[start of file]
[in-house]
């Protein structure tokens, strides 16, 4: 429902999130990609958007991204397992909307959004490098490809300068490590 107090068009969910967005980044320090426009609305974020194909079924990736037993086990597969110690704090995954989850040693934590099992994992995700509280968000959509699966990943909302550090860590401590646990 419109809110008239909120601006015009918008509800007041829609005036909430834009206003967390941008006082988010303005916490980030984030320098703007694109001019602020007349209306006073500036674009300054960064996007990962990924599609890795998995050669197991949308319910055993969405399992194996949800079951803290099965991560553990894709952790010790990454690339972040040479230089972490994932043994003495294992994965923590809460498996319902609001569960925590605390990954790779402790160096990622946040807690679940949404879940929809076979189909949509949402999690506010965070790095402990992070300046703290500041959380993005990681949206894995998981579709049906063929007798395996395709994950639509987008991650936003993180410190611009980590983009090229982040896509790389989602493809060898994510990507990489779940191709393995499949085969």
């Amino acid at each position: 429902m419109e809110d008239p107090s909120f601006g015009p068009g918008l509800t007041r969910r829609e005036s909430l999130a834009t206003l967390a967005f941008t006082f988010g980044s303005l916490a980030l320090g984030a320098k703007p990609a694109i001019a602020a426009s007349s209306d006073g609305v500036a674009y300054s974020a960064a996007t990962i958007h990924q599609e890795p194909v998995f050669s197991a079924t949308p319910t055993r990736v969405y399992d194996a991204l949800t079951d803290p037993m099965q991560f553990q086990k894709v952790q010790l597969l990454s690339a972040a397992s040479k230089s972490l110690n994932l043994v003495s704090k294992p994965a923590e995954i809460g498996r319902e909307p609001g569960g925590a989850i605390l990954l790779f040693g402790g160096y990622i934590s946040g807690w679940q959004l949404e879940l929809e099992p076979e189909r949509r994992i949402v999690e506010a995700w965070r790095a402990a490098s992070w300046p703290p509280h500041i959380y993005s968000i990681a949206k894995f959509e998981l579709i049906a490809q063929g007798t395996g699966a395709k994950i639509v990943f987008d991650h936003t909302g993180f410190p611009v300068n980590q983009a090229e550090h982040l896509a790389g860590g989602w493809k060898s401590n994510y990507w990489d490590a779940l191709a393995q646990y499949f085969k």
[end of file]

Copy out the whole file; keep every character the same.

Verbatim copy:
[in-house]
């Protein structure tokens, strides 16, 4: 429902999130990609958007991204397992909307959004490098490809300068490590 107090068009969910967005980044320090426009609305974020194909079924990736037993086990597969110690704090995954989850040693934590099992994992995700509280968000959509699966990943909302550090860590401590646990 419109809110008239909120601006015009918008509800007041829609005036909430834009206003967390941008006082988010303005916490980030984030320098703007694109001019602020007349209306006073500036674009300054960064996007990962990924599609890795998995050669197991949308319910055993969405399992194996949800079951803290099965991560553990894709952790010790990454690339972040040479230089972490994932043994003495294992994965923590809460498996319902609001569960925590605390990954790779402790160096990622946040807690679940949404879940929809076979189909949509949402999690506010965070790095402990992070300046703290500041959380993005990681949206894995998981579709049906063929007798395996395709994950639509987008991650936003993180410190611009980590983009090229982040896509790389989602493809060898994510990507990489779940191709393995499949085969």
């Amino acid at each position: 429902m419109e809110d008239p107090s909120f601006g015009p068009g918008l509800t007041r969910r829609e005036s909430l999130a834009t206003l967390a967005f941008t006082f988010g980044s303005l916490a980030l320090g984030a320098k703007p990609a694109i001019a602020a426009s007349s209306d006073g609305v500036a674009y300054s974020a960064a996007t990962i958007h990924q599609e890795p194909v998995f050669s197991a079924t949308p319910t055993r990736v969405y399992d194996a991204l949800t079951d803290p037993m099965q991560f553990q086990k894709v952790q010790l597969l990454s690339a972040a397992s040479k230089s972490l110690n994932l043994v003495s704090k294992p994965a923590e995954i809460g498996r319902e909307p609001g569960g925590a989850i605390l990954l790779f040693g402790g160096y990622i934590s946040g807690w679940q959004l949404e879940l929809e099992p076979e189909r949509r994992i949402v999690e506010a995700w965070r790095a402990a490098s992070w300046p703290p509280h500041i959380y993005s968000i990681a949206k894995f959509e998981l579709i049906a490809q063929g007798t395996g699966a395709k994950i639509v990943f987008d991650h936003t909302g993180f410190p611009v300068n980590q983009a090229e550090h982040l896509a790389g860590g989602w493809k060898s401590n994510y990507w990489d490590a779940l191709a393995q646990y499949f085969k």